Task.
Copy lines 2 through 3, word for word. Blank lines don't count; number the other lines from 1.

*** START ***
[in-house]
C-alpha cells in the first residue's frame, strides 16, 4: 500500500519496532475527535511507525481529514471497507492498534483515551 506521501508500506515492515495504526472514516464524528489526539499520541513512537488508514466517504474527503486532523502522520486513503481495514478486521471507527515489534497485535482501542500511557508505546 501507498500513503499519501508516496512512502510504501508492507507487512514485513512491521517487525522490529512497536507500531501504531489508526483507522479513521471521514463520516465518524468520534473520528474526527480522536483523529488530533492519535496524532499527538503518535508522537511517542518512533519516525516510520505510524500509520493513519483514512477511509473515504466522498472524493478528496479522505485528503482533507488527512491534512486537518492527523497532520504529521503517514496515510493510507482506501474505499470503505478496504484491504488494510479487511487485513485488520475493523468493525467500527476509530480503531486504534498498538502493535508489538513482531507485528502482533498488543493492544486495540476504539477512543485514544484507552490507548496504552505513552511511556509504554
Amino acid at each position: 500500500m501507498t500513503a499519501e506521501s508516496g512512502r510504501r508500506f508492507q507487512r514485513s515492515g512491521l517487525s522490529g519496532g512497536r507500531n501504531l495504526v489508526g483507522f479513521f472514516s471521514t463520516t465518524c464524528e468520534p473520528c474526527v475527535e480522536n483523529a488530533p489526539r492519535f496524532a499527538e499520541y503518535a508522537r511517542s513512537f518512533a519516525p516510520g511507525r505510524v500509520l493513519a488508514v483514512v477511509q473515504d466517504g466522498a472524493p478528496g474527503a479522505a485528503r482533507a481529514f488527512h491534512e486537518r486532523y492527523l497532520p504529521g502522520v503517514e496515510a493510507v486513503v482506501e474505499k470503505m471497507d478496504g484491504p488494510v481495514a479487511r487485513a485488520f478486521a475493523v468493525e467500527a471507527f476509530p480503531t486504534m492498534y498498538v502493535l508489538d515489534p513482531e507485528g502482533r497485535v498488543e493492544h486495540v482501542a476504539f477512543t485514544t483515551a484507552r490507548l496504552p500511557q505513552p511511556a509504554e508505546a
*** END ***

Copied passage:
C-alpha cells in the first residue's frame, strides 16, 4: 500500500519496532475527535511507525481529514471497507492498534483515551 506521501508500506515492515495504526472514516464524528489526539499520541513512537488508514466517504474527503486532523502522520486513503481495514478486521471507527515489534497485535482501542500511557508505546 501507498500513503499519501508516496512512502510504501508492507507487512514485513512491521517487525522490529512497536507500531501504531489508526483507522479513521471521514463520516465518524468520534473520528474526527480522536483523529488530533492519535496524532499527538503518535508522537511517542518512533519516525516510520505510524500509520493513519483514512477511509473515504466522498472524493478528496479522505485528503482533507488527512491534512486537518492527523497532520504529521503517514496515510493510507482506501474505499470503505478496504484491504488494510479487511487485513485488520475493523468493525467500527476509530480503531486504534498498538502493535508489538513482531507485528502482533498488543493492544486495540476504539477512543485514544484507552490507548496504552505513552511511556509504554
Amino acid at each position: 500500500m501507498t500513503a499519501e506521501s508516496g512512502r510504501r508500506f508492507q507487512r514485513s515492515g512491521l517487525s522490529g519496532g512497536r507500531n501504531l495504526v489508526g483507522f479513521f472514516s471521514t463520516t465518524c464524528e468520534p473520528c474526527v475527535e480522536n483523529a488530533p489526539r492519535f496524532a499527538e499520541y503518535a508522537r511517542s513512537f518512533a519516525p516510520g511507525r505510524v500509520l493513519a488508514v483514512v477511509q473515504d466517504g466522498a472524493p478528496g474527503a479522505a485528503r482533507a481529514f488527512h491534512e486537518r486532523y492527523l497532520p504529521g502522520v503517514e496515510a493510507v486513503v482506501e474505499k470503505m471497507d478496504g484491504p488494510v481495514a479487511r487485513a485488520f478486521a475493523v468493525e467500527a471507527f476509530p480503531t486504534m492498534y498498538v502493535l508489538d515489534p513482531e507485528g502482533r497485535v498488543e493492544h486495540v482501542a476504539f477512543t485514544t483515551a484507552r490507548l496504552p500511557q505513552p511511556a509504554e508505546a